Hi guys... Is there a way to sort a map/Hashmap us...
# announcements
l
Hi guys... Is there a way to sort a map/Hashmap using both the keys and values. For instance:
Copy code
``[Elijah=51, Chloe=144, Natalie=207, Jayden=390, Elizabeth=485, Matthew=485]``
In this map, I would like values to be sorted in a descending order first. Then sort the keys in an alphabetical order. i.e
``Elizabeth``
must appear before
``Matthew``
even though their values are the same. 🤷‍♂️
n
Hashmap can't be sorted at all because of how it works... You can use a TreeMap to define your custom sorting order
m
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``````val map = mapOf(
"Elijah" to 51, "Chloe" to 144, "Natalie" to 207, "Jayden" to 390, "Matthew" to 485, "Elizabeth" to 485,
)
val sortedMap = map
.toList()
.sortedWith(compareBy<Pair<String,Int>> { it.second }.thenBy { it.first })
.toMap()``````
l
@Marc Knaup, your solution results to
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``{Elijah=51, Chloe=144, Natalie=207, Jayden=390, Elizabeth=485, Matthew=485}``
n
(note that the
``toMap``
does not return a
``HashMap``
which does not have its fast amortized O(1) look up time)
m
@linus muema I’ve missed the “descending” 🙂
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``````val map = mapOf(
"Elijah" to 51, "Chloe" to 144, "Natalie" to 207, "Jayden" to 390, "Matthew" to 485, "Elizabeth" to 485,
)
val sortedMap = map
.toList()
.sortedWith(compareByDescending<Pair<String,Int>> { it.second }.thenBy { it.first })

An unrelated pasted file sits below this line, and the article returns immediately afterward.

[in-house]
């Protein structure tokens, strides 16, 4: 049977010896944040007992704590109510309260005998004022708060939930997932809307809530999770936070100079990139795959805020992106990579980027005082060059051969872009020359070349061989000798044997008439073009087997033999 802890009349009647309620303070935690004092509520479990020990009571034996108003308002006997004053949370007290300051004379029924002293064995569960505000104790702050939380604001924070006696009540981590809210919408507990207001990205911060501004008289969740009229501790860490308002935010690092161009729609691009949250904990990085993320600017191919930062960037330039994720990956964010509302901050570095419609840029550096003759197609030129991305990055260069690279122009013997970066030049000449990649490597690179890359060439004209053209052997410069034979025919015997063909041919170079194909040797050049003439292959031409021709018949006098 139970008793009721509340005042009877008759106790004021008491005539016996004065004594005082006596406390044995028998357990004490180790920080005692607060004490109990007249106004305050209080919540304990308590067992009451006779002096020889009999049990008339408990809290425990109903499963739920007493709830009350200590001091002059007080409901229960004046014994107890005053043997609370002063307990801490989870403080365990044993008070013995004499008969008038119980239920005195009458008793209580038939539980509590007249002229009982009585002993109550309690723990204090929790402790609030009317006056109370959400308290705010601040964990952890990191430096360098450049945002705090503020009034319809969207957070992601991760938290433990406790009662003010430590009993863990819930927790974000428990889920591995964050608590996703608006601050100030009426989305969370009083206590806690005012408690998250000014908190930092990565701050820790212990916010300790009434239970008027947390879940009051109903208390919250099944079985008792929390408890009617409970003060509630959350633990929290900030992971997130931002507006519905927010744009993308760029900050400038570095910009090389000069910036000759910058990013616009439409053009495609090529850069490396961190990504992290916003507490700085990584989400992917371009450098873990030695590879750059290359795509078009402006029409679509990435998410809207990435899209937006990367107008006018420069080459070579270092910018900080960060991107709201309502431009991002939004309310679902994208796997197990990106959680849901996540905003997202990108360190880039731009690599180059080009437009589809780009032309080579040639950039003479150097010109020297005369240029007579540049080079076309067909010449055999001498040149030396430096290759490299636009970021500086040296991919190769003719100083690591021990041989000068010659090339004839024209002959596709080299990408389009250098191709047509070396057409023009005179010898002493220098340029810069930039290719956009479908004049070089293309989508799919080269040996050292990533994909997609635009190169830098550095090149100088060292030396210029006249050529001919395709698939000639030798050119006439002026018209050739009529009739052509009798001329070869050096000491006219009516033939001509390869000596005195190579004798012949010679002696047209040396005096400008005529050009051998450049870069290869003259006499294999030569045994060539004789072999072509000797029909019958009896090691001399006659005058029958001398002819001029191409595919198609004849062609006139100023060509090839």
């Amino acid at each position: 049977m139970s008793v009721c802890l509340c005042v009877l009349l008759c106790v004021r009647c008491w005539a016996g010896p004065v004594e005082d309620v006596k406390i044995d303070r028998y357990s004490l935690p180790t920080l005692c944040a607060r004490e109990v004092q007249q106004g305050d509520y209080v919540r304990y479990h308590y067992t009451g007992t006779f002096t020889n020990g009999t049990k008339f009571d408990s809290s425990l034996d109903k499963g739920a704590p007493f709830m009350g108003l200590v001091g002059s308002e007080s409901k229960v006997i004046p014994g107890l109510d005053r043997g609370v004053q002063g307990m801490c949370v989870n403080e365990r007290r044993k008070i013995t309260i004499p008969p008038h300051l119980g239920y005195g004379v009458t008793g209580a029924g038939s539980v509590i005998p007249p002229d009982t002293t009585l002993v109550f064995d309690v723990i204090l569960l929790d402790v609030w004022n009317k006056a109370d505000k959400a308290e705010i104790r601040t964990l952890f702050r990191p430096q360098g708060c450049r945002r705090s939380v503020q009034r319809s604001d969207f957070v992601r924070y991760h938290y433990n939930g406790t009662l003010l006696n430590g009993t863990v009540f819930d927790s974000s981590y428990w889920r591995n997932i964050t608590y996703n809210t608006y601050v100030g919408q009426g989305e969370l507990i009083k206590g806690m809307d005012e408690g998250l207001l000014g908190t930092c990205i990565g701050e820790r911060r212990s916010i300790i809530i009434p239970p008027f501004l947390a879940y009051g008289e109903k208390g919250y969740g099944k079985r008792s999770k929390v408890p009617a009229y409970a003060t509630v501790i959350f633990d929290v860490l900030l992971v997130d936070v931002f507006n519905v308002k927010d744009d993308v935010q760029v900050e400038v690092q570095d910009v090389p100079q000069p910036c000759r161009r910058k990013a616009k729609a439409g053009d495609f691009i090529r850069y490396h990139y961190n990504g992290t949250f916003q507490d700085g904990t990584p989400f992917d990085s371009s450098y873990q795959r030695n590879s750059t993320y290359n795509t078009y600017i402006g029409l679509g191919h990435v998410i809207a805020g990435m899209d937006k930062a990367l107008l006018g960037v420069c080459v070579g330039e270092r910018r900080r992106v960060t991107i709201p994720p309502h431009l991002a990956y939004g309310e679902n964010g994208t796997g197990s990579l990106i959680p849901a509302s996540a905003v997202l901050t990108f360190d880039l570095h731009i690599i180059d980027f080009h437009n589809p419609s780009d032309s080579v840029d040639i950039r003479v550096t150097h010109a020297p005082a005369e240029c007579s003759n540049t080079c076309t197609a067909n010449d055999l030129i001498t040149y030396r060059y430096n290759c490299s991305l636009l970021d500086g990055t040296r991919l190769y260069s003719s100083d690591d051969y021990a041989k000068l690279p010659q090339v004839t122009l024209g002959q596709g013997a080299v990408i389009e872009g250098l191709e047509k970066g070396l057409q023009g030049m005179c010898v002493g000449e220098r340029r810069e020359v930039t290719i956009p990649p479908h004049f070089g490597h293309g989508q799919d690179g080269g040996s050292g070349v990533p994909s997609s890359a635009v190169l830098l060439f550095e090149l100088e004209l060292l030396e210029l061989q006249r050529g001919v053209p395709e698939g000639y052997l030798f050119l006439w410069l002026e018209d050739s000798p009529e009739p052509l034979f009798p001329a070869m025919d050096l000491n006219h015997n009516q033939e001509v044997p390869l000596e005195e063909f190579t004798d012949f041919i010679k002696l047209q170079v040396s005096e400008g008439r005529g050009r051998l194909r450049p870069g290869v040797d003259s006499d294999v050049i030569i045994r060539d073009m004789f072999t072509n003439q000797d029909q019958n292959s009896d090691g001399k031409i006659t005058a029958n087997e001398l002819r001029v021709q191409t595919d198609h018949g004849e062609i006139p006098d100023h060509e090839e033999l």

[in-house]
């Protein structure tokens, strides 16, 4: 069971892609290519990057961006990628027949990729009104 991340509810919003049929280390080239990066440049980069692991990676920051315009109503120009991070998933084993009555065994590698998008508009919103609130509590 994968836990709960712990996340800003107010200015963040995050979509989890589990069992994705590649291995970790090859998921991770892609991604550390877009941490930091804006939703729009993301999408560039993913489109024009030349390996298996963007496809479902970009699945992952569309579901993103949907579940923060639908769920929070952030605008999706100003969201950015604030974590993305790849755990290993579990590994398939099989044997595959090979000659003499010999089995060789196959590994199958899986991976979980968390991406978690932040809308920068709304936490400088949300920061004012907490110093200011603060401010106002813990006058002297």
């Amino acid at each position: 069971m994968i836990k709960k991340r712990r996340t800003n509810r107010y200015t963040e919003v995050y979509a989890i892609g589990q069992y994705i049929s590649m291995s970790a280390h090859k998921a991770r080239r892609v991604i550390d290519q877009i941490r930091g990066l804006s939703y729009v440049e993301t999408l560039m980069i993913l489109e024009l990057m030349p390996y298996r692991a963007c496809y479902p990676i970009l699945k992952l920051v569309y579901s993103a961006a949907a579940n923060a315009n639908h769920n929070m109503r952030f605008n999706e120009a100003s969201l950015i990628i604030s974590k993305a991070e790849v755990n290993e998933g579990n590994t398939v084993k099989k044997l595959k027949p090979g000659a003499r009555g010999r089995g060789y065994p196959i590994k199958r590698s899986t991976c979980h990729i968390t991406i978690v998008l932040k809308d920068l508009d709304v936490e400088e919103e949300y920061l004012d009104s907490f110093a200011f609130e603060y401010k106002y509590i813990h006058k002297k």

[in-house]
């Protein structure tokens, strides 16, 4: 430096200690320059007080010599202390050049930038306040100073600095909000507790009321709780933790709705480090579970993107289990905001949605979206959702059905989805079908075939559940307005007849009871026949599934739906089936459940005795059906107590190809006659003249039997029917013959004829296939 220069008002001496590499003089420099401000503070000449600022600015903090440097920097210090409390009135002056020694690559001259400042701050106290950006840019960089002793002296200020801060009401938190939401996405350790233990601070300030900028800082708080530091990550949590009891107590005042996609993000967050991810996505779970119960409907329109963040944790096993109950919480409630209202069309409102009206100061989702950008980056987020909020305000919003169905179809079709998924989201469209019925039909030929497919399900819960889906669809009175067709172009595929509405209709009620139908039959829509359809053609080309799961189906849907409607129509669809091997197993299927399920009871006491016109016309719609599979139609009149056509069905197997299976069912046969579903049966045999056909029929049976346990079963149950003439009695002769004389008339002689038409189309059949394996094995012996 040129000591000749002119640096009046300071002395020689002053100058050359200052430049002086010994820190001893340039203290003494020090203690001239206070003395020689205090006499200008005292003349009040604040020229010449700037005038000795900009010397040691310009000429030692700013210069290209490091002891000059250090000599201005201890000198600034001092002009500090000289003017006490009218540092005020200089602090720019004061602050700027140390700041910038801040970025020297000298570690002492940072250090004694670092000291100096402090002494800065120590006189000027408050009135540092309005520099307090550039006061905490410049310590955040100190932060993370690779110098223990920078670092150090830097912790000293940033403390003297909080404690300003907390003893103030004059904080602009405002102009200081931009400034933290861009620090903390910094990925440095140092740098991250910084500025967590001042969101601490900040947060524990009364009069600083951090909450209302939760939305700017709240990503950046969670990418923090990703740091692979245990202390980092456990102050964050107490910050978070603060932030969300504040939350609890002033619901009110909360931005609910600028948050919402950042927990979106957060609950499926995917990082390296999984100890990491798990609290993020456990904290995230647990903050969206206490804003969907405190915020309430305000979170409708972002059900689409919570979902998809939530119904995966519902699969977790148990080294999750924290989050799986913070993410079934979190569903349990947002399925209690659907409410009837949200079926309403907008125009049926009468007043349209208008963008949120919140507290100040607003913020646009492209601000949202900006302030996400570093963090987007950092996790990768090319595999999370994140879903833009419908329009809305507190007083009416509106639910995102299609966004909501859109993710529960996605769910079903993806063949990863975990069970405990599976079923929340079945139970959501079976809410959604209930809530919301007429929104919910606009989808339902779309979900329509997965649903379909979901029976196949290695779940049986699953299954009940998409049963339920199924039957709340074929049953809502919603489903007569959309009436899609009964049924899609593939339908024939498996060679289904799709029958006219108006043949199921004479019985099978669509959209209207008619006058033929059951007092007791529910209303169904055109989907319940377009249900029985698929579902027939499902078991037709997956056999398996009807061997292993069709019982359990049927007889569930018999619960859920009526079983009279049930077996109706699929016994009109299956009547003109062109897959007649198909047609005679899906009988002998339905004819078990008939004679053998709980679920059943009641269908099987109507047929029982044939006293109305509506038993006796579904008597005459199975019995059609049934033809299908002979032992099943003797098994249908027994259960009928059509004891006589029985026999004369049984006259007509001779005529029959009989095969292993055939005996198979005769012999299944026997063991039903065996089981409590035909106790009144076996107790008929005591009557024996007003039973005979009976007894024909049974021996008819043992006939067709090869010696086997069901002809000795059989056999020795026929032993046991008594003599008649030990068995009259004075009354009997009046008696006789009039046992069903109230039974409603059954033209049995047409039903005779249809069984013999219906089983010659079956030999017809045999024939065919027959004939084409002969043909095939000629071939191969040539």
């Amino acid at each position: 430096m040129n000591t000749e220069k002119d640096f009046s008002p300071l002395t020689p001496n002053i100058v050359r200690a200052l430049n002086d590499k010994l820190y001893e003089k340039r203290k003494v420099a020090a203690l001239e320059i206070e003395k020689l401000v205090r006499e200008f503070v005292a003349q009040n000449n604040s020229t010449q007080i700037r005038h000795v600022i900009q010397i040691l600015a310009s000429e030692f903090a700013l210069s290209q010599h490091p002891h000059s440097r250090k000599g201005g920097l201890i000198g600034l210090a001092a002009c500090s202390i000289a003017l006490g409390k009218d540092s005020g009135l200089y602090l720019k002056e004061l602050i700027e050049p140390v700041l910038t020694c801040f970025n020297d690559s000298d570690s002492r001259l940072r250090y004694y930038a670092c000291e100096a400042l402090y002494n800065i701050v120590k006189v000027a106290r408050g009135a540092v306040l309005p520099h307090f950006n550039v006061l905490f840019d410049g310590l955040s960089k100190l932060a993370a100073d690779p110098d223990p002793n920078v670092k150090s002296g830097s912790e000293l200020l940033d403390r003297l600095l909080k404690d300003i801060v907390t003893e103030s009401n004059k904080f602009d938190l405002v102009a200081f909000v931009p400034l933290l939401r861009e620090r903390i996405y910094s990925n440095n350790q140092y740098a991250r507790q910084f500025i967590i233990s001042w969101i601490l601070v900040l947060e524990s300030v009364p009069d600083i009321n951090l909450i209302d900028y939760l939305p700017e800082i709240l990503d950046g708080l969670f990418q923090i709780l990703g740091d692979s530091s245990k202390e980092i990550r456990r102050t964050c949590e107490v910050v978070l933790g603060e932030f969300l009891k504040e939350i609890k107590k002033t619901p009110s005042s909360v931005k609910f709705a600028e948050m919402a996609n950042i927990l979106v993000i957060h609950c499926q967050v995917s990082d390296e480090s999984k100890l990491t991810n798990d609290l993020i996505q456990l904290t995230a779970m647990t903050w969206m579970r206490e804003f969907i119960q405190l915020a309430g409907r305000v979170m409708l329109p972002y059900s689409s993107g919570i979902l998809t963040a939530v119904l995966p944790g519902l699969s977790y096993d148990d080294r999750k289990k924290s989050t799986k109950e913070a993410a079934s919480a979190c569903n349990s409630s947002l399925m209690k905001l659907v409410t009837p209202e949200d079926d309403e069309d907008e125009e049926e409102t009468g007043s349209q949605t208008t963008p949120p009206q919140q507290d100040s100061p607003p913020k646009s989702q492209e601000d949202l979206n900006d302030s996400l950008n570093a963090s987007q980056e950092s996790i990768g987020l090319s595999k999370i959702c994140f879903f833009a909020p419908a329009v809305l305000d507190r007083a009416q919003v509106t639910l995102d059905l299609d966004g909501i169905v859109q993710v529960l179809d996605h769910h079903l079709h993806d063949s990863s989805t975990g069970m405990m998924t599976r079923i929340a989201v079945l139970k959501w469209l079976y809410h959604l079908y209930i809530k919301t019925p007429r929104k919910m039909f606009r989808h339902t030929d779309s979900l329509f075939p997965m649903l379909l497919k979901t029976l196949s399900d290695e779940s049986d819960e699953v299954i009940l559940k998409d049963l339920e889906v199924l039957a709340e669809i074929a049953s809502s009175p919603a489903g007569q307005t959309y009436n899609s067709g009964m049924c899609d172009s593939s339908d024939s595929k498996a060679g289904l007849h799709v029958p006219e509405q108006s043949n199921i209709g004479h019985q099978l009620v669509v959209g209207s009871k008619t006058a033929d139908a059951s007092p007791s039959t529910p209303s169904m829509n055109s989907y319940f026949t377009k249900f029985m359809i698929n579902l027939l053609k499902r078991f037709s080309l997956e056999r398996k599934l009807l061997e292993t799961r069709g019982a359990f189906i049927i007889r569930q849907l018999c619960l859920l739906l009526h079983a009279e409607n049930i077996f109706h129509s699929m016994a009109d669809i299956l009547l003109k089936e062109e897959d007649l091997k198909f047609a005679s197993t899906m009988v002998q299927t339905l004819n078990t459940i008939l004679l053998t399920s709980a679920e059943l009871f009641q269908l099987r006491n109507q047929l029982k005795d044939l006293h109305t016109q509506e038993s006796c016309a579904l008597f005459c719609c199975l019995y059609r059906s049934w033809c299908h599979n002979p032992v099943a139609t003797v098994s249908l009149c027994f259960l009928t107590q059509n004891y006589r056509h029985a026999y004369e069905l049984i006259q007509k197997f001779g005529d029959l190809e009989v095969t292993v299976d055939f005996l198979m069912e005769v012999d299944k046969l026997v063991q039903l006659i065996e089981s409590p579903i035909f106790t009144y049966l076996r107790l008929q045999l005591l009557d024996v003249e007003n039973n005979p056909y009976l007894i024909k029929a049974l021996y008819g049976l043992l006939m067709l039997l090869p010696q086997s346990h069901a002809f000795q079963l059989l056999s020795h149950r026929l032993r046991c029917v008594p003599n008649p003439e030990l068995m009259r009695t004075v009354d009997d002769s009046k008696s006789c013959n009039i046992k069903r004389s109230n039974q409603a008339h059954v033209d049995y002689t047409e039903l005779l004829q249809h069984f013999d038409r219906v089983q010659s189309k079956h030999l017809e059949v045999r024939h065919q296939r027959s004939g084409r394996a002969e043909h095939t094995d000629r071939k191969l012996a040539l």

.toMap()``````
@Niklas Gürtler
``toMap()``
uses
``LinkedHashMap``
which should also have O(1) lookup. It just uses more memory to maintain order.
l
@Marc Knaup It works...Thanks a lot K
👍 1
n
Right, that's basically a HashMap + Linked list so technically the HashMap is still not sorted 😉 but right, that's a good solution
i
Could it be a bit simplified using
``entries``
``toList``
?
m
Then you won’t have a convenient
``toMap()``
at the end which operates on
``Iterable<Pair<…>>``
i
Got it, thank you
m
@Ivan Pavlov it would look like this:
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``````val sortedMap = map
.entries
.sortedWith(compareByDescending<Map.Entry<String, Int>> { it.key }.thenBy { it.value })
.associate { it.key to it.value }``````
i
Personally I prefer associateBy version which doesn't create intermediate pairs for each entry too :)
m
``associateBy``
only allows you to specify the key, not the value.
i
No, there is overload which accepts both keySelector and valueTransform
m
Ah yeah, you’re right 🙂